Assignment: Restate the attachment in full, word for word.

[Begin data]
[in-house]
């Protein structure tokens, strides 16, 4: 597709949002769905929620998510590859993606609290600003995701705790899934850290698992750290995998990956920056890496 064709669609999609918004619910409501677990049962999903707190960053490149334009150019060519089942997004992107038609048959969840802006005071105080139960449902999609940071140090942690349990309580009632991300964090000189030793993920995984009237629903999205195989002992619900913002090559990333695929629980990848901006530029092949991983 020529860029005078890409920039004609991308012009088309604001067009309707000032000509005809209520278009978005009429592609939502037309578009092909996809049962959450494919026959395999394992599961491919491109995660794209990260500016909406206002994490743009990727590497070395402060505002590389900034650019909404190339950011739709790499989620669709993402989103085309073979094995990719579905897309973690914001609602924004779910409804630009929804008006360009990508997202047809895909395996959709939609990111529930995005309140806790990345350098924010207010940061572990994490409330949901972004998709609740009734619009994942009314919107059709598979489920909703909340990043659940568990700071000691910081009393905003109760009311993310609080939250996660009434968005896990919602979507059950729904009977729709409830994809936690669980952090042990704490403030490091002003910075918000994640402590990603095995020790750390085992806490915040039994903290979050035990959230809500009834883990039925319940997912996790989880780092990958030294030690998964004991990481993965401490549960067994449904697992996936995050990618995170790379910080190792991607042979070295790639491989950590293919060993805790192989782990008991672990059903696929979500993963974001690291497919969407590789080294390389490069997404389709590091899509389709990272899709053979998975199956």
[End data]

[in-house]
């Protein structure tokens, strides 16, 4: 597709949002769905929620998510590859993606609290600003995701705790899934850290698992750290995998990956920056890496 064709669609999609918004619910409501677990049962999903707190960053490149334009150019060519089942997004992107038609048959969840802006005071105080139960449902999609940071140090942690349990309580009632991300964090000189030793993920995984009237629903999205195989002992619900913002090559990333695929629980990848901006530029092949991983 020529860029005078890409920039004609991308012009088309604001067009309707000032000509005809209520278009978005009429592609939502037309578009092909996809049962959450494919026959395999394992599961491919491109995660794209990260500016909406206002994490743009990727590497070395402060505002590389900034650019909404190339950011739709790499989620669709993402989103085309073979094995990719579905897309973690914001609602924004779910409804630009929804008006360009990508997202047809895909395996959709939609990111529930995005309140806790990345350098924010207010940061572990994490409330949901972004998709609740009734619009994942009314919107059709598979489920909703909340990043659940568990700071000691910081009393905003109760009311993310609080939250996660009434968005896990919602979507059950729904009977729709409830994809936690669980952090042990704490403030490091002003910075918000994640402590990603095995020790750390085992806490915040039994903290979050035990959230809500009834883990039925319940997912996790989880780092990958030294030690998964004991990481993965401490549960067994449904697992996936995050990618995170790379910080190792991607042979070295790639491989950590293919060993805790192989782990008991672990059903696929979500993963974001690291497919969407590789080294390389490069997404389709590091899509389709990272899709053979998975199956």